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ORIGINAL RESEARCH article

Front. Hum. Neurosci., 01 December 2021
Sec. Motor Neuroscience
Volume 15 - 2021 | https://doi.org/10.3389/fnhum.2021.753259

NAIAD-2020: Characteristics of Motor Evoked Potentials After 3-Day Exposure to Dry Immersion in Women

  • Laboratory of Gravitational Physiology of the Sensorimotor System, Institute of Biomedical Problems of Russian Academy of Science, Moscow, Russia

As female astronauts participate in space flight more and more frequently, there is a demand for research on how the female body adapts to the microgravity environment. In particular, there is very little research on how the neuromuscular system reacts to gravitational unloading in women. We aimed to estimate changes in motor evoked potentials (MEPs) in the lower leg muscles in women after 3-day exposure to Dry Immersion (DI), which is one of the most widely used ground models of microgravity. Six healthy female volunteers (mean age 30.17 ± 5.5 years) with a natural menstrual cycle participated in this experiment. MEPs were recorded from the gastrocnemius and soleus muscles twice before DI, on the day of DI completion, and 3 days after DI, during the recovery period. To evoke motor responses, transcranial and trans-spinal magnetic stimulation was applied. We showed that changes in MEP characteristics after DI exposure were different depending on the stimulation site, but were similar for both muscles. For trans-spinal stimulation, MEP thresholds decreased compared to baseline values, and amplitudes, on the contrary, increased, resembling the phenomenon of hypogravitational hyperreflexia. This finding is in line with data observed in other experiments on both male and female participants. MEPs to transcranial stimulation had an opposing dynamic, which may have resulted from the small group size and large inter-subject variability, or from hormonal fluctuations during the menstrual cycle. Central motor conduction time remained unchanged, suggesting that pyramidal tract conductibility was not affected by DI exposure. More research is needed to explore the underlying mechanisms.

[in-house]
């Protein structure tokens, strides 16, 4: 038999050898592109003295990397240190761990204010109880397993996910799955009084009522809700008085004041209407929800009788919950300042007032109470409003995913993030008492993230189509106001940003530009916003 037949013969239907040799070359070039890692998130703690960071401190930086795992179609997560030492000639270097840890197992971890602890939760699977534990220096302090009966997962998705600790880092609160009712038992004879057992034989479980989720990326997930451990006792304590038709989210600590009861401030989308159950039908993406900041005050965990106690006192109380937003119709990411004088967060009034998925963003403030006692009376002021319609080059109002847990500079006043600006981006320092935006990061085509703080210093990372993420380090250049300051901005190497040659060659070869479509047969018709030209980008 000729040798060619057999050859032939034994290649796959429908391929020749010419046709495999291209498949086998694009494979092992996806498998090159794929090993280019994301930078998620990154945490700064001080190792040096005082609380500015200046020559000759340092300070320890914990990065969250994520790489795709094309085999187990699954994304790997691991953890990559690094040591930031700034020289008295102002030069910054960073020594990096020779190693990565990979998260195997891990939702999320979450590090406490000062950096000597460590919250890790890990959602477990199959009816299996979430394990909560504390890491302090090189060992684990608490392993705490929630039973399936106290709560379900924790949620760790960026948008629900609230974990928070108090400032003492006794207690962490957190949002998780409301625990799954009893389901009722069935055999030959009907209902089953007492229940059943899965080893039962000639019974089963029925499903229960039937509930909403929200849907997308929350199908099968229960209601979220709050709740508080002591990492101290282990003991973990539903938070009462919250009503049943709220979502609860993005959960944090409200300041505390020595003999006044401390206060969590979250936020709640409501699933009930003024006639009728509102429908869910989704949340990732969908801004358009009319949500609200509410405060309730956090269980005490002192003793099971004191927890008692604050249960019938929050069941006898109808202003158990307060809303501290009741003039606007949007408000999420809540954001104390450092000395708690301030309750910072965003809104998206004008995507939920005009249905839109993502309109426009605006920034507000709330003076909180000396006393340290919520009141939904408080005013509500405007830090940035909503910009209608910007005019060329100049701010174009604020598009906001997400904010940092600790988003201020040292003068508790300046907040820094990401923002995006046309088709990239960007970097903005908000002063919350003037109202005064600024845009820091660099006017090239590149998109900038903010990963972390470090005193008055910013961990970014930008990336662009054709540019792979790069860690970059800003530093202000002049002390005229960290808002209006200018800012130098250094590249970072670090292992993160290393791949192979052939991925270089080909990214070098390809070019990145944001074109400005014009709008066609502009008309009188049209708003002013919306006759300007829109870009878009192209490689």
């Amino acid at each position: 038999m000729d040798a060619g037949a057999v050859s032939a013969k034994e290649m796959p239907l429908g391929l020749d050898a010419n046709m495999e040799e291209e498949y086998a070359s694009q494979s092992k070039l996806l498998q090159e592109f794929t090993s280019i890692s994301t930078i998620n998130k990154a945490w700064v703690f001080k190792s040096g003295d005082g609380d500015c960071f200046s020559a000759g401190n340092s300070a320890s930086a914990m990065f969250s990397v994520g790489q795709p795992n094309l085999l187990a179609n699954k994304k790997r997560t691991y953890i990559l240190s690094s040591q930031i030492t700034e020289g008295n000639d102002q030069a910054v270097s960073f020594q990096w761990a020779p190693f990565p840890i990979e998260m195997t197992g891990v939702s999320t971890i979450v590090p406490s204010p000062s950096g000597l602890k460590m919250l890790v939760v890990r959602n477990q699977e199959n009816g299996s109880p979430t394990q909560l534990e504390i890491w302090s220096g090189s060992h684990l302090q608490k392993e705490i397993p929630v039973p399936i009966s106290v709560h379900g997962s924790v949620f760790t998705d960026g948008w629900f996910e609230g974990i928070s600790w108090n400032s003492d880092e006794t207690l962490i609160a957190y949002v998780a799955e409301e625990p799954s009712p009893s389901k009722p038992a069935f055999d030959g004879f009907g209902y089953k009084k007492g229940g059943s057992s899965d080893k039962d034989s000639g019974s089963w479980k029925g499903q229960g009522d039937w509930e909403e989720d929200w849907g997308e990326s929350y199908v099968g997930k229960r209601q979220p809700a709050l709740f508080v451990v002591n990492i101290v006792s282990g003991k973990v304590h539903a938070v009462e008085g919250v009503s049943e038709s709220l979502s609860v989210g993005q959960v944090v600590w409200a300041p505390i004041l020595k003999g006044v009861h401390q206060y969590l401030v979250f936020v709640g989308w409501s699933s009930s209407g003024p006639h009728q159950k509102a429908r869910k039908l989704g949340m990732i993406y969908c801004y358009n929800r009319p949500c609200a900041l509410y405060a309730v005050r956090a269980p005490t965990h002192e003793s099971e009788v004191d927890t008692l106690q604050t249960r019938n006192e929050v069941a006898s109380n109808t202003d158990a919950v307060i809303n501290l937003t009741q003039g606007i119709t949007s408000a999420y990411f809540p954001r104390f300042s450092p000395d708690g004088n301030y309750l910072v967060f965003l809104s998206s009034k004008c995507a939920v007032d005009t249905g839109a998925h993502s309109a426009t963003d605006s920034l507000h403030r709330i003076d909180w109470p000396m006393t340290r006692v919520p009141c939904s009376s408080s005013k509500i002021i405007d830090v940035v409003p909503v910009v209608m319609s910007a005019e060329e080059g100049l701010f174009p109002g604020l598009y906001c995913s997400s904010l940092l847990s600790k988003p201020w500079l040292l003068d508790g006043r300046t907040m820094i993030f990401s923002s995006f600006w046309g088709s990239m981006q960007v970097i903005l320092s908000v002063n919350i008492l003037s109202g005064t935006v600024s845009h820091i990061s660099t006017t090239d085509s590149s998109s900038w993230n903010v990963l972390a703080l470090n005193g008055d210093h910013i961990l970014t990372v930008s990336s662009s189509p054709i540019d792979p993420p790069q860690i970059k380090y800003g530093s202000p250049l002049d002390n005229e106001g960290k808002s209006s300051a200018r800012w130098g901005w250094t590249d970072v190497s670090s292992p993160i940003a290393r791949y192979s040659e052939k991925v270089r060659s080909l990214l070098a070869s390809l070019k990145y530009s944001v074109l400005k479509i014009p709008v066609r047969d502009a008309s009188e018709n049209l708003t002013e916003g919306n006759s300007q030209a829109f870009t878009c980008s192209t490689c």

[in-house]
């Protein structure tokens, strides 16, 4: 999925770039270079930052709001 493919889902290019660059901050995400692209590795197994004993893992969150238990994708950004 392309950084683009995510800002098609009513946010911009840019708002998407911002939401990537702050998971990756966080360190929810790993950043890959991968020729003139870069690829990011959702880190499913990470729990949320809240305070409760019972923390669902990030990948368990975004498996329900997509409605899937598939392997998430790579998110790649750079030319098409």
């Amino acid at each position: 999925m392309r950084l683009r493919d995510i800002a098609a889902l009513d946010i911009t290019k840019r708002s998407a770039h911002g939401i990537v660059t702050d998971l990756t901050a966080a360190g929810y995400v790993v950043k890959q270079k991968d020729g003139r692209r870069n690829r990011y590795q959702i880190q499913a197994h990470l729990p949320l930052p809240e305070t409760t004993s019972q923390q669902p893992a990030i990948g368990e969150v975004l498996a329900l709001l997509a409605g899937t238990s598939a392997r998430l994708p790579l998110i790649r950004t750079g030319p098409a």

Introduction

Nowadays women participate in space flights (SF) alongside men, and the differences between the sexes should be considered when training crewmembers for space missions. For many years space physiology studies have been conducted with male volunteers (Kozlovskaya and Kirenskaya, 2004; Koppelmans et al., 2015, 2017; De Abreu et al., 2017; Amirova et al., 2020), which was the “gold standard” of research, and was reasonable at the dawn of manned space exploration. However, physiological changes triggered in the female body by microgravity have been insufficiently investigated, and this may lead to both employment and casual discrimination of female astronauts.